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Nov 21

Offshore Drilling and Turkey

As given in Shell’s article called ‘World Energy Model: A View to 2100’, which published in 2016, and still can be seen in statistical breakdowns per year since 2016, usage of the fossil fuel for global energy consumption is around 80 percent in the world. We can think that in a situation of world like this in energy consumption, petroleum and natural gas industries play a huge role for turning the wheels of the World and countries around the globe. For a while, countries used onshore type of industrial plants for searching, refining, and transporting oil and gas. However, by the time goes, demand for fossil fuels went up around the world and other than that, low rewarding of onshore searches for fuel started increases on prices first, and then, these economic expensiveness created conflicts between countries for possession and operating for known fuel-rich places. Moreover, countries started to see the fulfilling these needs from other countries as expensive way to attaining the energy. With that, countries started to use another way to get their needs of energy: At the seas.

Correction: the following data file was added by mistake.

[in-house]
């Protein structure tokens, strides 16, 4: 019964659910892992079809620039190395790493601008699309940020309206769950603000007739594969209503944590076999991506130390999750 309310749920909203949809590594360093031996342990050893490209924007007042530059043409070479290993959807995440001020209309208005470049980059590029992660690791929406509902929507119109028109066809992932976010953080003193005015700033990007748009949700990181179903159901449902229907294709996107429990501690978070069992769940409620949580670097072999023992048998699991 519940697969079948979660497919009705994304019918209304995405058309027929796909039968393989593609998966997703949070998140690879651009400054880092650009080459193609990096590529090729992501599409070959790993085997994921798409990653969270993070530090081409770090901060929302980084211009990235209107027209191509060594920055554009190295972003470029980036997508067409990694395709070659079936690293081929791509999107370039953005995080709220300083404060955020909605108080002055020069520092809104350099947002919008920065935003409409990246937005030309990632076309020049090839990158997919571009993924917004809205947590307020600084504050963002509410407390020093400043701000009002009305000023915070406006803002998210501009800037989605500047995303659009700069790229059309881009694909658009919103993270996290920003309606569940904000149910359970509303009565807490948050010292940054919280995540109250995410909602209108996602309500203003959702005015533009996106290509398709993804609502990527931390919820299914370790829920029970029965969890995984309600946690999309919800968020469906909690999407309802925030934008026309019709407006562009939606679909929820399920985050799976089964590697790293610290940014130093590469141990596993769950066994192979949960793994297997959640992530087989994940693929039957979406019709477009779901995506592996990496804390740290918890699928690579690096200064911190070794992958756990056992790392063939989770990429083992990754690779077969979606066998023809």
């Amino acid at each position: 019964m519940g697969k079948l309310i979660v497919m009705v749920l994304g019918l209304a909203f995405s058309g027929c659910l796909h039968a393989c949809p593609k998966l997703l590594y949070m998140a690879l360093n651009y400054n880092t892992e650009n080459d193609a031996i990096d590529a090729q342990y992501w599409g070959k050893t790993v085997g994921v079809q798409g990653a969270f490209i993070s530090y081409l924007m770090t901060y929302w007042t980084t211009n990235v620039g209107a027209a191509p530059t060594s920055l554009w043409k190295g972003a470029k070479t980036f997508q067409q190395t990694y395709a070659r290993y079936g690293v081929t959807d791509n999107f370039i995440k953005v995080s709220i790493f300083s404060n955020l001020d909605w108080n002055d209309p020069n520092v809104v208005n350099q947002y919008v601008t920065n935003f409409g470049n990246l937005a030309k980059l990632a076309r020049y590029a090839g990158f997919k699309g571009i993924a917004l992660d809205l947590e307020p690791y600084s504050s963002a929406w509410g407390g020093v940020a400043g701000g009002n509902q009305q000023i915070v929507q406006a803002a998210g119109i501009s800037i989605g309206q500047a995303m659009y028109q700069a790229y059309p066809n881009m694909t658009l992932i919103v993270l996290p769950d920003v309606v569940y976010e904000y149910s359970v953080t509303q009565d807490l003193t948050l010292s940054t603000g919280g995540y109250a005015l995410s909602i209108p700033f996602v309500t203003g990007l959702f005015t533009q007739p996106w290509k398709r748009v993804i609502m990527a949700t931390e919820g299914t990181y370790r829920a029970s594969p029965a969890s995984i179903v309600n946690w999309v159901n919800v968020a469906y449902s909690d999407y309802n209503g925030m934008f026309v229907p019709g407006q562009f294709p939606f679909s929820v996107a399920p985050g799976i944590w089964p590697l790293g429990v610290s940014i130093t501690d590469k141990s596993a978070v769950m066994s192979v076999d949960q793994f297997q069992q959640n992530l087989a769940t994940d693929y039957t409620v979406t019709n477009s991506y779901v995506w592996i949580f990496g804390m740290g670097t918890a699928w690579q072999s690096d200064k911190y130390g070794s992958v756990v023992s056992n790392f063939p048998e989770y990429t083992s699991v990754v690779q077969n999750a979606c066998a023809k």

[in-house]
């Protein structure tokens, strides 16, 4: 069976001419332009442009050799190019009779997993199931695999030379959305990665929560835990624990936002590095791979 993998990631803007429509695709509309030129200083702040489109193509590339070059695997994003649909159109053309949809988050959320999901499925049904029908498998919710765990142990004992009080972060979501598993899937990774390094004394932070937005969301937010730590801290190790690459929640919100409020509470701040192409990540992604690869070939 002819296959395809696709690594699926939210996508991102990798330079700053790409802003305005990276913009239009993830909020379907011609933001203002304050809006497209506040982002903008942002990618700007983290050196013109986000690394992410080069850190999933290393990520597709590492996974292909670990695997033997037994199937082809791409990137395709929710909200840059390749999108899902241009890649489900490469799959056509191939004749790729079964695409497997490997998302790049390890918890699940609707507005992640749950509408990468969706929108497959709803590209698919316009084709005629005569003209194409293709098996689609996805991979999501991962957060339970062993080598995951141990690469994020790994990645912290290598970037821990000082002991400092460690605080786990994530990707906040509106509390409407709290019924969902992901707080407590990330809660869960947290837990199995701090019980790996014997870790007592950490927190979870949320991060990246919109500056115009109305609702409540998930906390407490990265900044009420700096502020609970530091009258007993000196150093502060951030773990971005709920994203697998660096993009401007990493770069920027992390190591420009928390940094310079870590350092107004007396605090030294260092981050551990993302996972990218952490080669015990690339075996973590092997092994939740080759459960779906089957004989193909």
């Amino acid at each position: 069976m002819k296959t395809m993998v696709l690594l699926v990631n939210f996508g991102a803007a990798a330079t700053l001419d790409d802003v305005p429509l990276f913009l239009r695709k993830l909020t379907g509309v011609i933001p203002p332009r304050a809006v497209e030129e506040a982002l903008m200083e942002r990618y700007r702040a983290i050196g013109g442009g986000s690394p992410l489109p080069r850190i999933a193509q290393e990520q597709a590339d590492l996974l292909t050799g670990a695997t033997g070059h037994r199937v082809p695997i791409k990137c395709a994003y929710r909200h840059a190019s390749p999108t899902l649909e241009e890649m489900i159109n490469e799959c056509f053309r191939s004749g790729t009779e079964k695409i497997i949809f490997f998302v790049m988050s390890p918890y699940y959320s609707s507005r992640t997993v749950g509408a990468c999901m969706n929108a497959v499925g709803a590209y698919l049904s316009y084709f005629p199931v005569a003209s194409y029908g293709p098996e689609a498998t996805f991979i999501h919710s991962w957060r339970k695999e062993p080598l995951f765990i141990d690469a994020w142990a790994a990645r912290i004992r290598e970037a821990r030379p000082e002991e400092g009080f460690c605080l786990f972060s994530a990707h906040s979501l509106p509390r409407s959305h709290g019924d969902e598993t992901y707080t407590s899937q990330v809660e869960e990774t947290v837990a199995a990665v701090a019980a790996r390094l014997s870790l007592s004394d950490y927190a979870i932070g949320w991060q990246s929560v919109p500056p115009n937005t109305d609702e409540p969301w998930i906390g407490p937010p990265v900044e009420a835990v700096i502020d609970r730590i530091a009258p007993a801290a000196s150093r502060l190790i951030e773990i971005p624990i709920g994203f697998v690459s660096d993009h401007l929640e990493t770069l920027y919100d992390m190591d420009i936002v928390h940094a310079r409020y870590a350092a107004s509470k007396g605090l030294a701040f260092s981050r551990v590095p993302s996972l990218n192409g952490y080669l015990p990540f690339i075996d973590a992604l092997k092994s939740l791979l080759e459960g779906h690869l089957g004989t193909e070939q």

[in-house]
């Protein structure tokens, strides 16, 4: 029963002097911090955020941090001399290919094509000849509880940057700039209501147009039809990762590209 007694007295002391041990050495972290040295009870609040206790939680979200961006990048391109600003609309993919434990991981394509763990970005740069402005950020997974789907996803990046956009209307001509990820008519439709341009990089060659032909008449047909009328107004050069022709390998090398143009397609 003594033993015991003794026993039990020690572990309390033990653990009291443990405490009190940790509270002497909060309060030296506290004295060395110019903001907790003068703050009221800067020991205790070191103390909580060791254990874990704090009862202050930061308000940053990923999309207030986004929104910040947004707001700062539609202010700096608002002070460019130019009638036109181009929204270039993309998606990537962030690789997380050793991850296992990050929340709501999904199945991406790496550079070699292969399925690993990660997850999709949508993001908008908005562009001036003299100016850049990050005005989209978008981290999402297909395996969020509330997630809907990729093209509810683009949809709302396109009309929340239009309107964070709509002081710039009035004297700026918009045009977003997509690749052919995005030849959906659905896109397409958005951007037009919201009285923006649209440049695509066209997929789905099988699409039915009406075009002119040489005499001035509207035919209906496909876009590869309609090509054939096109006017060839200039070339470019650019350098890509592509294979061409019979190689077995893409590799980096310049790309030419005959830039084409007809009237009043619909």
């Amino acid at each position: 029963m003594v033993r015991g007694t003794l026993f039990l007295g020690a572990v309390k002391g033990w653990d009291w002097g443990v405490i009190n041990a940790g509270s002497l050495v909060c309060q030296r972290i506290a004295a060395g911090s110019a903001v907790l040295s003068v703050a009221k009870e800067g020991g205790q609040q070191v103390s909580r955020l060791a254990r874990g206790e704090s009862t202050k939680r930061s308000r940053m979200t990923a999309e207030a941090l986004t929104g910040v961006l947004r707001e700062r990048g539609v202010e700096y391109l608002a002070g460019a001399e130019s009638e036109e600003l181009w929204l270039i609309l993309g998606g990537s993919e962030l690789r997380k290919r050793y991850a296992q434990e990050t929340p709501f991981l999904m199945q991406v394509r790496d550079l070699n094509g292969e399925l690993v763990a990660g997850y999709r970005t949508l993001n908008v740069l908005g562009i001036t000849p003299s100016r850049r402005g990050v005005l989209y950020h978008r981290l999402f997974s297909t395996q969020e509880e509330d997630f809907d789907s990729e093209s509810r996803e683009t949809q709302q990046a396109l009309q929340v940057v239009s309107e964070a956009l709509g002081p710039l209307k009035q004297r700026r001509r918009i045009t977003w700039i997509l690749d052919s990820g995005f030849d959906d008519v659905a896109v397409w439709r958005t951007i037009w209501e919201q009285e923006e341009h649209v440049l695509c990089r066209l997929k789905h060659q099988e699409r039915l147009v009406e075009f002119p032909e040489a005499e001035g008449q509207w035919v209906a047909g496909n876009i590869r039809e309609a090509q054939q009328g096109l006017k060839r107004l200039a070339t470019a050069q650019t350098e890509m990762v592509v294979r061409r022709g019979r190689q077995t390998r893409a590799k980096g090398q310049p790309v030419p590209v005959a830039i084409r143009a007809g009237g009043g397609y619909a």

Offshore drilling was a known and tried way to reaching petroleum or gas from beneath the seabed. It started to searching and building wells inside of lakes in the end of 19th century to where it is today: Drilling platforms off to coasts and even deep hubs off the Ocean like North Sea, Gulf of Mexico et cetera. Although it is a high-risk kind of an reaching to energy which is having catastrophic examples like Deepwater Horizon spill in 2010, higher rewards for countries like being independent in energy usage pushed them to this type of search of fossil fuels.